Data loss using UDP input plugin

Almost 80% of data is lost when i use UDP input plugin for netflow data. Below is my configuration file.
input {
udp {
queue_size => 50000
port => 9993
type => "netflow"
workers => 4
codec => netflow { versions => [5] }

output {
kafka {
broker_list => ""
topic_id => "storm"
producer_type => "async"
batch_num_messages => 50000
queue_buffering_max_messages => 50000
queue_buffering_max_ms => 50
queue_enqueue_timeout_ms => -1
workers => 5

not sure where i am going wrong. previously i was using default values for all of plugin properties. After increasing some of the buffer sizes saw some improvement.

logstash in running on 4 core machine and all the 4 cores are showing as 80-90% used.

Is the kafka output slowing down and causing the packets to be dropped from the buffers ? or UDP input configuration is wrong ? I am using logstash 1.5.0

It's UDP so it's not guaranteed.
Are you sure it's all reaching LS?

Thanks warkolm, we had run tcpDump tool to capture the UDP traffic on that machine. when we compared the tcpdump collected data and logstash collected data we came to know about this data loss. we used logstash file output for this testing. is there any other way to identify where actually we are missing the data.

Does it happen if you just use a basic UDP input and a simple file output?

its the same with both file output and kafka output.

What sort of throughput are you trying to process?

According to TCP dump : 4 lakh UDP packets per minute, 14 million netflow packets are seen per minute.

That is around 240k messages per second. That sounds like a lot for a single Logstass instance to handle. If you are successfully only capturing only 20% of these events, you are likely to need to spread the load across a larger number of Logstass instances.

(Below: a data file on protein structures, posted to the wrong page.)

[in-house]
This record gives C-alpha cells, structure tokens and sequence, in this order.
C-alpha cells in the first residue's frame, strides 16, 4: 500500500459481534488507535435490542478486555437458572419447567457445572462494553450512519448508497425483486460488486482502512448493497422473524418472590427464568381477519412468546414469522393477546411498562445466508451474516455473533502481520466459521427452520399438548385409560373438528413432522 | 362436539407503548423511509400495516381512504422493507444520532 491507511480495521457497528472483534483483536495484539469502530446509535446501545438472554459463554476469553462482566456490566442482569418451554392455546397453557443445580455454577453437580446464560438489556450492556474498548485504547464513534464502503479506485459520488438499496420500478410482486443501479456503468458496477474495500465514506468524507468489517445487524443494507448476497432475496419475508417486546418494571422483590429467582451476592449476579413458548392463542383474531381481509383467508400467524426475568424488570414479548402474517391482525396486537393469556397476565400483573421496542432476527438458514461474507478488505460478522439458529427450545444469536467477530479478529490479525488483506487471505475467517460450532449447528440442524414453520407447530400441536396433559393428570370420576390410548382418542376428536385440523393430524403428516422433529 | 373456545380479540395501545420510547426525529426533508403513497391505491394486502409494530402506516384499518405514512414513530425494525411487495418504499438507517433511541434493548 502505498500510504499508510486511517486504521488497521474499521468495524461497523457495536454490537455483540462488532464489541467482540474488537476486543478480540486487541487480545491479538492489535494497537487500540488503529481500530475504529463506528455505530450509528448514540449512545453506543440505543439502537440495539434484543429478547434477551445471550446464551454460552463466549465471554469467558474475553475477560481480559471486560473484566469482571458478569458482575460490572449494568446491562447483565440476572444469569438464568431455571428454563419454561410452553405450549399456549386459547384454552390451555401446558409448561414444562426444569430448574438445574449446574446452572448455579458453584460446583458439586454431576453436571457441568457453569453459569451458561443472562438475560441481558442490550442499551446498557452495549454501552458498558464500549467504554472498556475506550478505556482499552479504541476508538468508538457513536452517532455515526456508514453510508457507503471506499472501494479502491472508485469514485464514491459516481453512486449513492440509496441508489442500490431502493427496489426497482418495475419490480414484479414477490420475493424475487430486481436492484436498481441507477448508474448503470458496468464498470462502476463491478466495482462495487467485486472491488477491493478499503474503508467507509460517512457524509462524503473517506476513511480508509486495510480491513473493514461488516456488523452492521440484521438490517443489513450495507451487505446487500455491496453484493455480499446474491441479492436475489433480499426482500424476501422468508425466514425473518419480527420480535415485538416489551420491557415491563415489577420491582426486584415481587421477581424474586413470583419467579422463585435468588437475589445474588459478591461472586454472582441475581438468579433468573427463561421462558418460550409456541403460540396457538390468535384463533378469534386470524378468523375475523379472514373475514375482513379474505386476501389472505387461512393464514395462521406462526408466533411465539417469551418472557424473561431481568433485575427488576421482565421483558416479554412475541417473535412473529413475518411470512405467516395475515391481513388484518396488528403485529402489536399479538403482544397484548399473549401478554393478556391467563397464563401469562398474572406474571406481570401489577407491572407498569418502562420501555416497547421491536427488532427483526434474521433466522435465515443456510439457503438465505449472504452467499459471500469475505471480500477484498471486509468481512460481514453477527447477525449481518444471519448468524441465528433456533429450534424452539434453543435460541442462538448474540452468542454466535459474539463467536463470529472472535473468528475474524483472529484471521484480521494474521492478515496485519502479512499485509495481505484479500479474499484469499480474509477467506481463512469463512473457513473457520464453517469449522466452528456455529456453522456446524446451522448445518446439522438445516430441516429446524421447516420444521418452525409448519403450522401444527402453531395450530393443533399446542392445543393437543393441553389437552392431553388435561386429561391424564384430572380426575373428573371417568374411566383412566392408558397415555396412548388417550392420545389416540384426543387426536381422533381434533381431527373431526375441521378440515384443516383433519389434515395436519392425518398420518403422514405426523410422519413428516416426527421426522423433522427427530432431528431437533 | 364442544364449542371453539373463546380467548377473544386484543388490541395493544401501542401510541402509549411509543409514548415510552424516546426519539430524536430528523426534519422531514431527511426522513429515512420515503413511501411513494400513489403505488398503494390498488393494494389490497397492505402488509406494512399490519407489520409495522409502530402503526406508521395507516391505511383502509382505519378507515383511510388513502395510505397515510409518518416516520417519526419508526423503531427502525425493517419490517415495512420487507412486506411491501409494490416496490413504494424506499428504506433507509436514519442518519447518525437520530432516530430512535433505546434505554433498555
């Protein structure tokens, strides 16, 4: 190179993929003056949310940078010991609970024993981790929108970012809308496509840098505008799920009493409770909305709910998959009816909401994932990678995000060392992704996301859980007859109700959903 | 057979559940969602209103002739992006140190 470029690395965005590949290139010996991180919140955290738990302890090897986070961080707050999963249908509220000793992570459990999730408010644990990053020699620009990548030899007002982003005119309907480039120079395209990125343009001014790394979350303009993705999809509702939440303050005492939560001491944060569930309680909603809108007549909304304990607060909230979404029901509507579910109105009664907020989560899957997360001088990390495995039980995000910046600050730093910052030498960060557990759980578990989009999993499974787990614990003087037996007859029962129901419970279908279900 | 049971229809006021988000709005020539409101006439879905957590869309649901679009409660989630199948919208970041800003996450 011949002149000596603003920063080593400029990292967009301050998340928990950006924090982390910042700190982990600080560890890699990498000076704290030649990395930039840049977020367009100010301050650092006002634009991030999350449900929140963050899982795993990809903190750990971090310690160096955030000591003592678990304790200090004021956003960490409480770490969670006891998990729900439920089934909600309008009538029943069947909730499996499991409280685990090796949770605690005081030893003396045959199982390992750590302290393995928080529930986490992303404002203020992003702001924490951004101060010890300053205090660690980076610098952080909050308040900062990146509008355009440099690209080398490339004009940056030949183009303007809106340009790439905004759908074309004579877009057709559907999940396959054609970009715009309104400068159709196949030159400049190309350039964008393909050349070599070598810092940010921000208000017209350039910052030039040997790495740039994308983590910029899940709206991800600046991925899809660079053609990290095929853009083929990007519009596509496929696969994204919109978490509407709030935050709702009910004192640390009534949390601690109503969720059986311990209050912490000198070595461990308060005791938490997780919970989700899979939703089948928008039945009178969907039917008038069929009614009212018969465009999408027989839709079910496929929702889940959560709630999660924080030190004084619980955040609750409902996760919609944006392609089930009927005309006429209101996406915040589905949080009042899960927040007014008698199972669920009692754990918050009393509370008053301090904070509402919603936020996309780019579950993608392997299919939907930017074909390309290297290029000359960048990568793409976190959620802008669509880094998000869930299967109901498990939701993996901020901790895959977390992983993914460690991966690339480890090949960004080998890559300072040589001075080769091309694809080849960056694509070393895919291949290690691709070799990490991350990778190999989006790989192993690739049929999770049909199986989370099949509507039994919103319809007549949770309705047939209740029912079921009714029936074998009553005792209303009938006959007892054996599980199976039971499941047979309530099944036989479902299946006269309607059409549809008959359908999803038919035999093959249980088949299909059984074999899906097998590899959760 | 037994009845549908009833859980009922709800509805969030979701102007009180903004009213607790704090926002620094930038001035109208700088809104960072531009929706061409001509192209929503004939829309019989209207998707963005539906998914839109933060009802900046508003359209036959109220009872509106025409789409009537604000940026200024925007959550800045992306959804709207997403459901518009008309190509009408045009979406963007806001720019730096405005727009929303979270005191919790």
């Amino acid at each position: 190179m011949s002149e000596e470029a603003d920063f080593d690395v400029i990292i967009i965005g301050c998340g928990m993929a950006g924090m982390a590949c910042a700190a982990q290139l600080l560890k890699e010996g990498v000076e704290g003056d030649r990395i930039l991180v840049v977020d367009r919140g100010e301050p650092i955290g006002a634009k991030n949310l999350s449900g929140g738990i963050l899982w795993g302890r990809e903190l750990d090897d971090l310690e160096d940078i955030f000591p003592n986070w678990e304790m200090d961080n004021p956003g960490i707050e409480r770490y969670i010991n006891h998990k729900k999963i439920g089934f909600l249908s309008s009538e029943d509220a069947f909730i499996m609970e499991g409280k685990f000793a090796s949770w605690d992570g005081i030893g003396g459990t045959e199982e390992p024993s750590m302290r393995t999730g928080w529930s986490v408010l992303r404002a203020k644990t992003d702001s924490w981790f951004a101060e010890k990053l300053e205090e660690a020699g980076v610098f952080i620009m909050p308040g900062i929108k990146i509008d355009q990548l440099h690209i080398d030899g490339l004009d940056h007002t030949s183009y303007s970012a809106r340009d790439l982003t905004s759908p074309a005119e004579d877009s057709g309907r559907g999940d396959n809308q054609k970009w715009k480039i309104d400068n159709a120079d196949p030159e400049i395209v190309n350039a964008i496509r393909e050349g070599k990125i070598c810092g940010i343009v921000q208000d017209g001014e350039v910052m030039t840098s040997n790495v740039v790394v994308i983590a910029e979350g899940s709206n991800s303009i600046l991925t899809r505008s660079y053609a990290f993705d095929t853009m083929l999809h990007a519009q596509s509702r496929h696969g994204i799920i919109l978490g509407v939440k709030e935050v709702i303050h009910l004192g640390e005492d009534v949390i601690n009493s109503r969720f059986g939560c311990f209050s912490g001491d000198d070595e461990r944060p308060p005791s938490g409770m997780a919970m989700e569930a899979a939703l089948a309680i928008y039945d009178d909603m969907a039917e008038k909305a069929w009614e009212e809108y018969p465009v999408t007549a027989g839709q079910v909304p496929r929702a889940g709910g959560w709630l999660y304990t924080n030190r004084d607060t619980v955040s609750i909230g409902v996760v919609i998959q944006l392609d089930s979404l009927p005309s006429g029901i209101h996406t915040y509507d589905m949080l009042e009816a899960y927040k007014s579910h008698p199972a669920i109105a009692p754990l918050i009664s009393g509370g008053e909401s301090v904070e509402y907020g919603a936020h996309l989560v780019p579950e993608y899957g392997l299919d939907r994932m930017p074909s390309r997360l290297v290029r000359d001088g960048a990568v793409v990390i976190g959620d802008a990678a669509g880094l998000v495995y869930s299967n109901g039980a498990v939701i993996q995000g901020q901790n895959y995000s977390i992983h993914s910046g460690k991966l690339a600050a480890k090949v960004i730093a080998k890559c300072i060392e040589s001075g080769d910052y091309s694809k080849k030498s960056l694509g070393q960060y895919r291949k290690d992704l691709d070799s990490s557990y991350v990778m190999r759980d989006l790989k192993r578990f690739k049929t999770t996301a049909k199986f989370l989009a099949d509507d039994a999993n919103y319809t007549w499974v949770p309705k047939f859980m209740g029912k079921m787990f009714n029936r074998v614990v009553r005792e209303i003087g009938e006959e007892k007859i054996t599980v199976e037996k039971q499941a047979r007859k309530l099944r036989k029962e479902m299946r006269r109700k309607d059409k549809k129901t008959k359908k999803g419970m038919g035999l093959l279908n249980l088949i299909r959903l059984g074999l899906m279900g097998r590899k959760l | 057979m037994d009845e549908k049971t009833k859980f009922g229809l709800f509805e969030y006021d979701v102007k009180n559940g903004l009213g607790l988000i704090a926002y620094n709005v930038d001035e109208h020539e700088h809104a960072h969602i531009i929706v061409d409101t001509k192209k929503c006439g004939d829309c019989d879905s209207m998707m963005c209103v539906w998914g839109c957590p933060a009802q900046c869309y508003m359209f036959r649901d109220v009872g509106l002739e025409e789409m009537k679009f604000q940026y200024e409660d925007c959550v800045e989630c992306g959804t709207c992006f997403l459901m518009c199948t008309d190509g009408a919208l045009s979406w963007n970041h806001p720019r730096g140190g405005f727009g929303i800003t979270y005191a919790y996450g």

yep Christian, i thought about the same but we are currently listening on a port for the UDP traffic..
how can i share it with 2 different logstash instances ?

I am not sure you can have multiple Logstass instances listening to the same port on a single host, but even if you could you might be limited by the resources of the server. What does resource usage look like on the host when you are collecting traffic? Is there anything limiting throughput, e.g. CPU?

You might be able to scale out to multiple instances by using a loadbalancer able to handle UDP or postbly even by setting up DNS round robin.

i have 4 input UDP workers and that machine is 4 core , all the 4 cpu's. 350-360% of cpu is being used.

If it uses that amount of CPU for processing 20% of the traffic, you will need to get a host with more CPU (as that seems to be the limiting factor) or scale out.

Christian dont you think kafka is taking time and we might be missing our data there ?

It is quite possible that the Kafka output plugin is limiting throughput to some extent, but I am not sure exchanging it for some other output plugin would improve performance. Given the gap between the current throughput level and what is required, you will need to scale up and/or out.

You can test the throughput of the Kafka plugin by running a generator
with a dots codec

That'll give you an idea of your capacity.

sorry for the wrong data, we are actually receiving, 20K UDP packets per minute .. so does one instance of logstash capable for parsing it.

With the above configuration i am able to capture 90% of the data for first 5 mins after that data loss starts. So why is this inconsistency ?

Set your Kafka workers to 1 and see if that helps. You aren't going to get
any more performance by having it larger than 1 due to the parallelism of
Logstash. Using async mode will definitely drop messages if the buffer is
slow. I'd also set much higher, like 5000 as that is
going to chew through CPU and could affect your throughput (too many small
batches going out). Set your batch.num.messages to ~ 1/50th of your max so
1000 to balance out the queue buffer max ms being higher.

Try that out and let us know!

thanks Joe, i tried your suggestion, still the same it captures 100% of data for first 6 mins and then falls back to 20% of data capture.

That definitely sounds like a bottleneck somewhere.

Try benchmarking with the dots codec just hitting stdout.
output {
stdout { codec => dots }

$ bin/logstash -f test.conf | pv -Wr > /dev/null

That'll tell you if logstash has the throughput.